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City workers and tourists who prefer to navigate the Square Mile on two wheels could soon get access to dockless e-bikes after years of them being banned by local authorities.

City workers and tourists who prefer to navigate central London on two wheels could soon get access to dockless e-bikes in its financial heart.

The City of London Corporation’s planning and transport committee  heard a trial would be proposed formally this month and, if approved, could see the e-bikes whirring around the Square Mile by May.

Planning chief Chris Hayward told the committee on 19 February that the Corporation had been in talks with dockless e-bike operator Freebike to stage the trial.

He said it was offering what looked to be a “well-managed” option for the Square Mile, as the e-bikes would be limited to being picked up and dropped off in certain locations.

Under the City’s present rules, operators have to remove bikes blocking roads or paths, or cycles presenting a danger or a nuisance, within 90 minutes.

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Freebikes could soon be seen whirring around the City of London

But they don’t need local authority permission to set up in an area in the first instance, and the City had previously considered a ban after dumped bikes from various bike-sharing operators had annoyed locals and businesses.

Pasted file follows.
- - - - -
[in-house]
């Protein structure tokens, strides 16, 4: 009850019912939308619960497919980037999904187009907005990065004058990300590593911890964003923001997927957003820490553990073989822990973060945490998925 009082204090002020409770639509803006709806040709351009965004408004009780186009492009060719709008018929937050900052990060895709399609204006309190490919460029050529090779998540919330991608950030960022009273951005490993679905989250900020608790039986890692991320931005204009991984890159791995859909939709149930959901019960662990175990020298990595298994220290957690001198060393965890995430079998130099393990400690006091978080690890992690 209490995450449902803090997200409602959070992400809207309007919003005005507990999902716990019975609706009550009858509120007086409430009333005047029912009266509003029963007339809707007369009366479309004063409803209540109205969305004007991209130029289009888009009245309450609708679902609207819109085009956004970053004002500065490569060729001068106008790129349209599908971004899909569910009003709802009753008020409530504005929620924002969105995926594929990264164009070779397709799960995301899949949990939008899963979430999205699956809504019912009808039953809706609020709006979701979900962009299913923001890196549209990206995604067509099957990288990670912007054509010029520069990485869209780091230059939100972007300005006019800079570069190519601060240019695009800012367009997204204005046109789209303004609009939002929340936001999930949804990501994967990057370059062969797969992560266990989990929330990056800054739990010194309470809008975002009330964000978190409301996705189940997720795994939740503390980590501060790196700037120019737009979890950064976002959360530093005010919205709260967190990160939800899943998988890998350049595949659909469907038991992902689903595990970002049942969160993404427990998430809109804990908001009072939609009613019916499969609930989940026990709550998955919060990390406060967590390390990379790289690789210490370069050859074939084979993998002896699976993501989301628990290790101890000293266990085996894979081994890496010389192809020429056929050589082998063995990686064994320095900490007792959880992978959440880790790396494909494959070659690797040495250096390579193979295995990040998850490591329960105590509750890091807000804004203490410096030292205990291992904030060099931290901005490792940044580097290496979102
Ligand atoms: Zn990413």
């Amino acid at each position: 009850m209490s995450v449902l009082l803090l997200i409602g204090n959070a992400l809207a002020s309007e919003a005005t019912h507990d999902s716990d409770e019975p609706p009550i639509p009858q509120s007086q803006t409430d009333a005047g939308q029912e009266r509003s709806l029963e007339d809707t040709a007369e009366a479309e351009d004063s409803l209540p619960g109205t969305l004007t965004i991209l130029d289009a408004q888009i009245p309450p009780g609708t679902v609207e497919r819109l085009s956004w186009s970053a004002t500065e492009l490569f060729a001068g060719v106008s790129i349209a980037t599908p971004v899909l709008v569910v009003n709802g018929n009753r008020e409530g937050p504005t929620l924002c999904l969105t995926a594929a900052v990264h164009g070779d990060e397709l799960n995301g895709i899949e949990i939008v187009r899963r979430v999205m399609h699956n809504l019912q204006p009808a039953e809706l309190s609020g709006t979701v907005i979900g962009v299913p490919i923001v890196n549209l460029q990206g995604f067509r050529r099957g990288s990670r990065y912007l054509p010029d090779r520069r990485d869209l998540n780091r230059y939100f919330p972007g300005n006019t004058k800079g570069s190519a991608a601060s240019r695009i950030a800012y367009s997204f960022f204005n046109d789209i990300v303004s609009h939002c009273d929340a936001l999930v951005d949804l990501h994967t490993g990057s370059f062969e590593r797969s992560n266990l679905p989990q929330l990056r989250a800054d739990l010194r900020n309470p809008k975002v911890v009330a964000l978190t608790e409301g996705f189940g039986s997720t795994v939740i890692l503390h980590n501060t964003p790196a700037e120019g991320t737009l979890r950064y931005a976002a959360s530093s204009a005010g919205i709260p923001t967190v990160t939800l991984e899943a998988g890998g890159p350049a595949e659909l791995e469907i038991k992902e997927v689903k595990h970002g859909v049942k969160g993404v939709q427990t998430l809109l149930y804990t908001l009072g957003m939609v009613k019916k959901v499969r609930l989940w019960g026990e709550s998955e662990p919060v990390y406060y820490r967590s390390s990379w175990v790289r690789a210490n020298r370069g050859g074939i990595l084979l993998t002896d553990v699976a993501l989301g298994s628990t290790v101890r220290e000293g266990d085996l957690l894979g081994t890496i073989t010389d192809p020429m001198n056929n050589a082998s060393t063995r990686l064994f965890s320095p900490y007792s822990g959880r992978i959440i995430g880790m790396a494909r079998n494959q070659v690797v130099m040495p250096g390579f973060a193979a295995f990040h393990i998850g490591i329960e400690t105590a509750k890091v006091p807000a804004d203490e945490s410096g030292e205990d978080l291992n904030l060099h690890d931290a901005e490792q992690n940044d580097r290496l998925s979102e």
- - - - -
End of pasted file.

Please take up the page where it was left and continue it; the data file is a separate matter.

Many councils have been finding they have weak powers to block dockless operators, and have been fielding complaints about people leaving bikes everywhere.

As a result, London Councils and Transport for London have been exploring a Capital-wide byelaw to regulate the bike share schemes.

Until that is in place, boroughs have been striking up agreements with some dockless bike operators willing to work with them.

Promoting cycling is a key plank of the Corporation’s local plans to clean up the Square Mile’s air and reduce heavy traffic, and in November 2017 it allowed an initial six-month trial of dockless bikes.

Subject to approval by another committee on 18 March, the City’s latest trial of the e-bikes could start by May, Cllr Hayward told the committee.

He added that the trial was aimed at testing controls likely to be available to regulate the dockless bikes in future if a London-wide byelaw is adopted.

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